How did you become interested in research relating to Hypertension and Cardiovascular Disease?
I made the realisation about the importance of hypertension research during my research involvement in preeclampsia, in which high blood pressure is a main contributing factor. This inspired me to pursue a PhD in the field of preeclampsia.
Describe your research & the program/lab (info of your supervisor) that you are in?
My research largely focuses on better understanding the pathogenesis of preeclampsia, in particular the role of two biomarkers (sFlt-1 and PlGF) in hypertensive and proteinuric patients. I receive guidance from Dr. Willy Visser and conduct my experiments at Prof. Danser’s lab.
What do you consider to be your substantial scientific contribution so far (provide Pubmed PMID if possible)?
I started my PhD 10 months ago, so my research is still in its early stages. However, I have contributed to the field thus far through publishing the following:
– Association studies suggest a key role for endothelin-1 in the pathogenesis of preeclampsia and the accompanying Renin-Angiotensin-aldosterone system suppression. PMID: 25870197.
–Etiology of angiogenesis inhibition-related hypertension. PMID: 25500206
What is your favourite manuscript from a lab or mentor other than your own (provide Pubmed PMID if possible)?
There are many remarkable manuscripts of hypertensive diseases in pregnancy but my favourite is from Verlohren and colleagues, entitled: “New gestational phase-specific cutoff values for the use of the soluble fms-like tyrosine kinase-1/placental growth factor ratio as a diagnostic test for preeclampsia.” (PMID: 24166751)
What facilities are essential for your research?
We use the automated elecsys immunoassays by Roche to measure the concentration of the sFlt-1 and PlGF in the serum.
Where do your research strengths lie? Why? What are your research weaknesses? How will you improve?
Our strengths lie in our stimulating work environment, which includes weekly research discussions and extensive collaborations with peers. I enjoy learning new things. But I realise that the field of medicine and research is broad and requires a lot of investment in time and effort. I am particularly focusing on my PhD thesis for now but plan to expand my knowledge and skills with time.
Describe your unforgettable (proudest) moment in science, and the most challenging situation that you have had to overcome (lessons learnt) so far?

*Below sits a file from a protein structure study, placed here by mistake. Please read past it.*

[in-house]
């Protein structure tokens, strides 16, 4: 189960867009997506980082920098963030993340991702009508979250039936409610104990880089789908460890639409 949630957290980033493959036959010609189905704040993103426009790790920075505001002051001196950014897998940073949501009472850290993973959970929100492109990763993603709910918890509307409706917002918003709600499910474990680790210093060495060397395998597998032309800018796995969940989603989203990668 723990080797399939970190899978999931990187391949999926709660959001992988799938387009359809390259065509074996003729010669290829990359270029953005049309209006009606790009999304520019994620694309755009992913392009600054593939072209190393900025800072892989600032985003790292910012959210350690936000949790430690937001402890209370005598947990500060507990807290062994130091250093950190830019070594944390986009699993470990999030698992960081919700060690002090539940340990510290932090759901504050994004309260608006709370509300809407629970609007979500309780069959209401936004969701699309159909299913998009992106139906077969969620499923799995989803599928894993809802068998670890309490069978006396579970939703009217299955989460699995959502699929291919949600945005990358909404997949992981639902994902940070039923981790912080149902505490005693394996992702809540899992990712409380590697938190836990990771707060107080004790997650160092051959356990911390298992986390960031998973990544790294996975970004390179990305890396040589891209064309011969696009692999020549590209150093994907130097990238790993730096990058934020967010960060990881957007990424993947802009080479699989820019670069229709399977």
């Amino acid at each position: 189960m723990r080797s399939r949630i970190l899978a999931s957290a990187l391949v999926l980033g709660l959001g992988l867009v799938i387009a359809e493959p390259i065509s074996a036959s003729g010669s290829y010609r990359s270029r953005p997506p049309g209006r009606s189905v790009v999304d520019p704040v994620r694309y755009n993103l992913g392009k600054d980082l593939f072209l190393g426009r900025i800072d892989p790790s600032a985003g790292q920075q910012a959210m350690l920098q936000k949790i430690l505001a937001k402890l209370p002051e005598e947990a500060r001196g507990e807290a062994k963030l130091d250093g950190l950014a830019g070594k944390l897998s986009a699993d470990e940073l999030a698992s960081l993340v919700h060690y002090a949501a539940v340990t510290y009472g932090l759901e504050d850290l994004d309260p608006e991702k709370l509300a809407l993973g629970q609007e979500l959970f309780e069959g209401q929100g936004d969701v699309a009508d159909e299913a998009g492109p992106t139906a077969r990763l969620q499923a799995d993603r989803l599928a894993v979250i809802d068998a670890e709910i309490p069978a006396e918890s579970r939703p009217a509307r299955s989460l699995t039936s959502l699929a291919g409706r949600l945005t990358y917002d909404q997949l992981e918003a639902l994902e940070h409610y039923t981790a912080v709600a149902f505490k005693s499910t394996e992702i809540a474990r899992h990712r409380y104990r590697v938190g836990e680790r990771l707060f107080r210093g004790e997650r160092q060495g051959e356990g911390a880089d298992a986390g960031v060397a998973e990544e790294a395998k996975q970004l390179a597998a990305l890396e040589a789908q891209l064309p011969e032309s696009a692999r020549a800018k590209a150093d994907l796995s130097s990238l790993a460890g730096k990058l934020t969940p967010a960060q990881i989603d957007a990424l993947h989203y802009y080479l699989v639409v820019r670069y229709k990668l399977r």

My proudest moment was presenting at the 2014 Pregnancy Summit in London, where I attended the conference alone; although challenging and nerve racking, I managed to win the poster prize.
At which conference did you first present? How was your experience?
My first oral presentation was at the ESH in Milan. It was a privilege to have the chance to meet such great researchers from the top teaching schools. I also enjoyed the opportunity to meet the hypertension experts during the New Investigator Committee networking event.
What upcoming conferences will you be attending, and what is the furthest distance that you have traveled for a conference?
I will be attending the AHA hypertension scientific session in Washington, DC and the ISSHP in Budapest, both in September 2015.
How did you learn about ISH/NIN and its activities?
I learned about ISH through my colleagues.
What area(s) do you wish to specialize in the future?
My hope is to specialize in the field of gynaecology and to continue my research in the field of hypertension during pregnancy.
Who is your role model in Science? Why?
Gertrude B. Elion, biochemist and pharmacologist, worked tirelessly to discover numerous drugs including many in common use today. Her achievements, her curiosity about the world around her, her generosity, and her concern for humanity make her a valuable role model for me. And she was also an avid photographer, an eager traveler, and a true opera enthusiast as I am too.
What are your scientific goals? Advise for talented emerging scientists?
My goal is to become an experienced researcher in the field of hypertension in pregnancy and to help find a cure. My advice is to love what you’re working on, and to follow closely the guidelines for publication as to prevent errrors!